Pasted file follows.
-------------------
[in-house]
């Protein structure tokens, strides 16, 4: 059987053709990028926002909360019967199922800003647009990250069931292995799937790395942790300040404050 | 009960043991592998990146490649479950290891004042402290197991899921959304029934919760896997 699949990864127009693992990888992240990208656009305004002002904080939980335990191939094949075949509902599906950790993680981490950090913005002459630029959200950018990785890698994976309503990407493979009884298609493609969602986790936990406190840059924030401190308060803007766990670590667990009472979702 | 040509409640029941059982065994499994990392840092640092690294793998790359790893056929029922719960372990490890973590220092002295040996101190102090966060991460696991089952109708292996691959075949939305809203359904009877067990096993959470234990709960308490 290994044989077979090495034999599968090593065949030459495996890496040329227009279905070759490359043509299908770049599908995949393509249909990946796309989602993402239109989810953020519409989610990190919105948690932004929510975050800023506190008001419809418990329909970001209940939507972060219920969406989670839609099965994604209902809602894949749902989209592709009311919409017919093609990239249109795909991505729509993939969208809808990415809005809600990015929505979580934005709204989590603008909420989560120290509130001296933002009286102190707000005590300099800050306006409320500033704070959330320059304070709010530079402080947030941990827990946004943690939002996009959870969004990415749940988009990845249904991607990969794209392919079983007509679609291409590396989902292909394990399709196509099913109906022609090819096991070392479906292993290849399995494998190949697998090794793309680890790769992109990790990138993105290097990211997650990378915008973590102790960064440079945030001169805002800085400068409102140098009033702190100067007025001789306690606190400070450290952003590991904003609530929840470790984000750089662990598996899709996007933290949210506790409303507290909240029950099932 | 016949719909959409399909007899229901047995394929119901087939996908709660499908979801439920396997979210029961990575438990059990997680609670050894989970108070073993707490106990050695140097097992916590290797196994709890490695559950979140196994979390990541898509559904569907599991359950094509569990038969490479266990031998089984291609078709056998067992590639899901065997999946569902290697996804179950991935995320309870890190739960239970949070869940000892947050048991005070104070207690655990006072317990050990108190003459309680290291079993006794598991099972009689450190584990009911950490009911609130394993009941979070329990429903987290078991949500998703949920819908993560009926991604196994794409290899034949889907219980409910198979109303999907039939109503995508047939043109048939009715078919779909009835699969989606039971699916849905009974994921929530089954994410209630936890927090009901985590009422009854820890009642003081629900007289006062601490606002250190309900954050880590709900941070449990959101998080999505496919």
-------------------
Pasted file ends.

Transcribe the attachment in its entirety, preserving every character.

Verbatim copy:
[in-house]
């Protein structure tokens, strides 16, 4: 059987053709990028926002909360019967199922800003647009990250069931292995799937790395942790300040404050 | 009960043991592998990146490649479950290891004042402290197991899921959304029934919760896997 699949990864127009693992990888992240990208656009305004002002904080939980335990191939094949075949509902599906950790993680981490950090913005002459630029959200950018990785890698994976309503990407493979009884298609493609969602986790936990406190840059924030401190308060803007766990670590667990009472979702 | 040509409640029941059982065994499994990392840092640092690294793998790359790893056929029922719960372990490890973590220092002295040996101190102090966060991460696991089952109708292996691959075949939305809203359904009877067990096993959470234990709960308490 290994044989077979090495034999599968090593065949030459495996890496040329227009279905070759490359043509299908770049599908995949393509249909990946796309989602993402239109989810953020519409989610990190919105948690932004929510975050800023506190008001419809418990329909970001209940939507972060219920969406989670839609099965994604209902809602894949749902989209592709009311919409017919093609990239249109795909991505729509993939969208809808990415809005809600990015929505979580934005709204989590603008909420989560120290509130001296933002009286102190707000005590300099800050306006409320500033704070959330320059304070709010530079402080947030941990827990946004943690939002996009959870969004990415749940988009990845249904991607990969794209392919079983007509679609291409590396989902292909394990399709196509099913109906022609090819096991070392479906292993290849399995494998190949697998090794793309680890790769992109990790990138993105290097990211997650990378915008973590102790960064440079945030001169805002800085400068409102140098009033702190100067007025001789306690606190400070450290952003590991904003609530929840470790984000750089662990598996899709996007933290949210506790409303507290909240029950099932 | 016949719909959409399909007899229901047995394929119901087939996908709660499908979801439920396997979210029961990575438990059990997680609670050894989970108070073993707490106990050695140097097992916590290797196994709890490695559950979140196994979390990541898509559904569907599991359950094509569990038969490479266990031998089984291609078709056998067992590639899901065997999946569902290697996804179950991935995320309870890190739960239970949070869940000892947050048991005070104070207690655990006072317990050990108190003459309680290291079993006794598991099972009689450190584990009911950490009911609130394993009941979070329990429903987290078991949500998703949920819908993560009926991604196994794409290899034949889907219980409910198979109303999907039939109503995508047939043109048939009715078919779909009835699969989606039971699916849905009974994921929530089954994410209630936890927090009901985590009422009854820890009642003081629900007289006062601490606002250190309900954050880590709900941070449990959101998080999505496919």